The American system of representative democracy rests primarily on the concept of equal representation in legislative bodies. This means using some mechanism that ensures that each member of such lawmaking bodies represents approximately the same number of people.
On the national level, equal representation is required only for the House of Representatives (every state is apportioned exactly two seats in the U.S. Senate). Additionally, all of the state legislatures require that the seats are apportioned to districts having roughly the same population.
How do we ensure equality of representation? We do this by counting periodically every ten years in the decennial census of the population all of the people in every state, in every county, and on every street. Then we (rather, our elected representatives in the state legislatures) redraw the lines of the congressional and the state legislative districts within each state.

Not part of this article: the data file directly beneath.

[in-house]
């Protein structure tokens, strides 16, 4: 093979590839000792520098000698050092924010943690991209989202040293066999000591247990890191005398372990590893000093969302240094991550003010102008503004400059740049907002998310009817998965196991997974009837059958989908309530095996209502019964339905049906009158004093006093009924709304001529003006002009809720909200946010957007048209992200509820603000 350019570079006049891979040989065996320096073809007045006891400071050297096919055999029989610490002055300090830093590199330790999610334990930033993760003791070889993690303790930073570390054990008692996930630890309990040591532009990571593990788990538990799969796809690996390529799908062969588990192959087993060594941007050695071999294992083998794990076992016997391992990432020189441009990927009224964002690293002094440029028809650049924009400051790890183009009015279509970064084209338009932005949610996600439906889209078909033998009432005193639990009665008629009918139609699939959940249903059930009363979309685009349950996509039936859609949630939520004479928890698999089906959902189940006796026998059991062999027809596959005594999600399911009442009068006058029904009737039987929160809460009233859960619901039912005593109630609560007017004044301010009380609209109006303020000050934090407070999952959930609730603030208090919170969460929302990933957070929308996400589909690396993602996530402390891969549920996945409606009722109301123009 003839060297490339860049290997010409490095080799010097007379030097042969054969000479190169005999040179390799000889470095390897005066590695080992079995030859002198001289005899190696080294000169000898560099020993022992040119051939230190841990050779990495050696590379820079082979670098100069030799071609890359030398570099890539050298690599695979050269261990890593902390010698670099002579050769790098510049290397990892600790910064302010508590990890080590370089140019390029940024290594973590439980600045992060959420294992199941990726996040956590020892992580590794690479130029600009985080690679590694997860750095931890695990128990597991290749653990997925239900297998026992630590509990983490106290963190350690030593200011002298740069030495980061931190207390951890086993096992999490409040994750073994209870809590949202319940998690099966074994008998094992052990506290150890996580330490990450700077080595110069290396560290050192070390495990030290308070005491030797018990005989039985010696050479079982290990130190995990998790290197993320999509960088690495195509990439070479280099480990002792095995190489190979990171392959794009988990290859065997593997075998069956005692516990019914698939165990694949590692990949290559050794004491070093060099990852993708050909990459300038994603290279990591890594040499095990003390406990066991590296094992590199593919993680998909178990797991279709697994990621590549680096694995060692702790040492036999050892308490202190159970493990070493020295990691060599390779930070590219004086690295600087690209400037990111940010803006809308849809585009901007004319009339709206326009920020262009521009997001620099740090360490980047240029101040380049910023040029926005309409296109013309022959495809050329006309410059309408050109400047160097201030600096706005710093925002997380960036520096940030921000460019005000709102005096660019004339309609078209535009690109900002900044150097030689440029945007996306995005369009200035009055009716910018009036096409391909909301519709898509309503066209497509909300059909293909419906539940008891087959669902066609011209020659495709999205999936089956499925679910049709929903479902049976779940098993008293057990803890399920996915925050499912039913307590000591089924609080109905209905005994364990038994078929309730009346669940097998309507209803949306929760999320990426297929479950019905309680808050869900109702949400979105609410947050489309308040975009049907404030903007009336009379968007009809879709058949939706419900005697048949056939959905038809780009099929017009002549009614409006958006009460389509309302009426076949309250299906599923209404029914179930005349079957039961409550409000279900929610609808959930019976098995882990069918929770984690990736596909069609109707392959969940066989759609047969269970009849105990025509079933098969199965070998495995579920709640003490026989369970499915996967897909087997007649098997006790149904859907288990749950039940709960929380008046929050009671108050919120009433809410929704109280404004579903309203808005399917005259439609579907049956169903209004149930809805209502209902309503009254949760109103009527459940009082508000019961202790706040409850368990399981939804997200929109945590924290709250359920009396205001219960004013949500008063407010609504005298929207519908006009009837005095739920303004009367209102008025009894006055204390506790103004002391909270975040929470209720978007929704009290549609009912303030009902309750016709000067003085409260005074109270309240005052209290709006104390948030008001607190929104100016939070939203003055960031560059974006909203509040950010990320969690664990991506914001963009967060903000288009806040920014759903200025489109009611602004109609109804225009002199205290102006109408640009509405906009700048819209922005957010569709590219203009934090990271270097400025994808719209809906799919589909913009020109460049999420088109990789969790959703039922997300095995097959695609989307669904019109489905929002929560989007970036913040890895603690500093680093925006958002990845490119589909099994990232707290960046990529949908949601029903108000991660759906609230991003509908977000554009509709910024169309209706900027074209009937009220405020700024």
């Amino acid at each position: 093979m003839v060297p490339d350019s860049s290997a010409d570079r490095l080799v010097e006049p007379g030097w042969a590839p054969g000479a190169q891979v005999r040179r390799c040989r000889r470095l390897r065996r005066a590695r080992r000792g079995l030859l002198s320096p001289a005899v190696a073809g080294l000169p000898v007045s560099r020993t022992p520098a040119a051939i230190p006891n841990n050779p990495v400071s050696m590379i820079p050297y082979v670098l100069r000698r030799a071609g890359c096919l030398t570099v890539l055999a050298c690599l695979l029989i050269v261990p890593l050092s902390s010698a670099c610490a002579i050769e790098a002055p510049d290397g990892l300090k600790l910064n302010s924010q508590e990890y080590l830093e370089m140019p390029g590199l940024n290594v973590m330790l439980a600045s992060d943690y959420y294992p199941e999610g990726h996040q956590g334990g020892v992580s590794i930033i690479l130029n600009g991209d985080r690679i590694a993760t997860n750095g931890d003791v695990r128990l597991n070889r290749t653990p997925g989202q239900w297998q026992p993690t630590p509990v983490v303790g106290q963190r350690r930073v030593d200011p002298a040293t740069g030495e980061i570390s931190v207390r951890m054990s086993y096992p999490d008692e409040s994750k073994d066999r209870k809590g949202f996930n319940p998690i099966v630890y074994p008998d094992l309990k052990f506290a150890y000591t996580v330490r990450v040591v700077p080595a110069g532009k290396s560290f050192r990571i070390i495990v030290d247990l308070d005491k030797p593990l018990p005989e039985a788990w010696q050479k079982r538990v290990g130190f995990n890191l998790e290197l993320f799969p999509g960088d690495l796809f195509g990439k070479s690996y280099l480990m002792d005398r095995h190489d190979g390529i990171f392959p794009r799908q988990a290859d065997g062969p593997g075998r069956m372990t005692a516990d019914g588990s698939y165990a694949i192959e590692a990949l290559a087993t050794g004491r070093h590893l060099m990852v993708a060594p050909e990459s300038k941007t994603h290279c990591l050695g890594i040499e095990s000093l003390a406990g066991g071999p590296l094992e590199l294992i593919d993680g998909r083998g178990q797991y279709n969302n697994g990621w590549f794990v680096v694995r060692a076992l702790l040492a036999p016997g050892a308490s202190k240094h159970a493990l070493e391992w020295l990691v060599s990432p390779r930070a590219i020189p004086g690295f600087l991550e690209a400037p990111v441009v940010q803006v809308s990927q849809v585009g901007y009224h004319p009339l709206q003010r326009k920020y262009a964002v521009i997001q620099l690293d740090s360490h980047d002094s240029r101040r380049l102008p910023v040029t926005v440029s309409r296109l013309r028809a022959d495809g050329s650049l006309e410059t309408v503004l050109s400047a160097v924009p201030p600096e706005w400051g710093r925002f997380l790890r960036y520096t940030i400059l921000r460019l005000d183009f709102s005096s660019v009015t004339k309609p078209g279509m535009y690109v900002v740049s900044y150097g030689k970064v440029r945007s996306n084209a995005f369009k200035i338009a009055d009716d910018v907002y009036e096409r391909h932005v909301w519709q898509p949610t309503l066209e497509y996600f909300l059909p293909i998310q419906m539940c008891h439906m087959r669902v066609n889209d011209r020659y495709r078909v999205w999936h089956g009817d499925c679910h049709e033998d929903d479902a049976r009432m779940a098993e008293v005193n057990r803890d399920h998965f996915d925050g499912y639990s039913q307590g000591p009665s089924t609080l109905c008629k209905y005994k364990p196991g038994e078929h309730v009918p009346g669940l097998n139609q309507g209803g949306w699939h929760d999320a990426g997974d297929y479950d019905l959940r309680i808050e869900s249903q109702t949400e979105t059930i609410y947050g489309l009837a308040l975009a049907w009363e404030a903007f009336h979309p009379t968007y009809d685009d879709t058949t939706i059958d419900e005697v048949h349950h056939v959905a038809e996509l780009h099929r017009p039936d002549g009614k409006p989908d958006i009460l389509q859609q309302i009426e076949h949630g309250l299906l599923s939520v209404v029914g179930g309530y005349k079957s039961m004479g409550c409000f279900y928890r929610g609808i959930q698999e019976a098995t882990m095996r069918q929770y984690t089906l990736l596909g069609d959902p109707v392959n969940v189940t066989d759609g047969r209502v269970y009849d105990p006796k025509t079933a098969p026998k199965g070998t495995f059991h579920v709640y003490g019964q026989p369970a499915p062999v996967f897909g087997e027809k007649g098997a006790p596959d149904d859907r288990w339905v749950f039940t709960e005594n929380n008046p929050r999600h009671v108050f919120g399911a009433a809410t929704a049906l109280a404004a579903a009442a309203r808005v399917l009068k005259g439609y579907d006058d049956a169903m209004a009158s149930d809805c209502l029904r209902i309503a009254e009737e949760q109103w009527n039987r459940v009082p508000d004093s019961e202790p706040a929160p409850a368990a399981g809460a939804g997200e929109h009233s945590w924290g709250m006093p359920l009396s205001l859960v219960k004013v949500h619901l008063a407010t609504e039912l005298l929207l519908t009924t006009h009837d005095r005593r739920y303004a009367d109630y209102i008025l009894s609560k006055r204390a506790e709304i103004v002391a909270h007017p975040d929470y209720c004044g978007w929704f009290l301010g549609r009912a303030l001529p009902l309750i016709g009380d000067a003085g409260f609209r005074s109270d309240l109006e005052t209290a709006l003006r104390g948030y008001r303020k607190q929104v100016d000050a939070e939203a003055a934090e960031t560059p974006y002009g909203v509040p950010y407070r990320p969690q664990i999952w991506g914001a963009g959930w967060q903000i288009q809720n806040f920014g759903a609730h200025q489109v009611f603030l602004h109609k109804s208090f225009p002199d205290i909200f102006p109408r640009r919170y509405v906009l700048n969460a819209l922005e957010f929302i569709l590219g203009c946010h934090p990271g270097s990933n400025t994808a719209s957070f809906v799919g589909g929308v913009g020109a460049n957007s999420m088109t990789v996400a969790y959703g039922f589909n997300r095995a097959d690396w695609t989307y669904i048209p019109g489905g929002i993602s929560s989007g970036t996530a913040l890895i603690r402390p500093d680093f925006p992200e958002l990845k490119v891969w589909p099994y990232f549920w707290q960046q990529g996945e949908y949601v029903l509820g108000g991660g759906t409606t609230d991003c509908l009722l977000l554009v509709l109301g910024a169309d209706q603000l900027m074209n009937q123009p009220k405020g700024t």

Of course, the state legislatures must follow all of the rules established by the U.S. Constitution and their respective state constitutions regarding how such districts can be drawn. The problem is that there aren't very many rules that must be followed. And the ones that do exist aren't very detailed. This opens the door to considerable, let us say, creativity (some call it gerrymandering) when drawing the shapes of congressional and state legislative districts.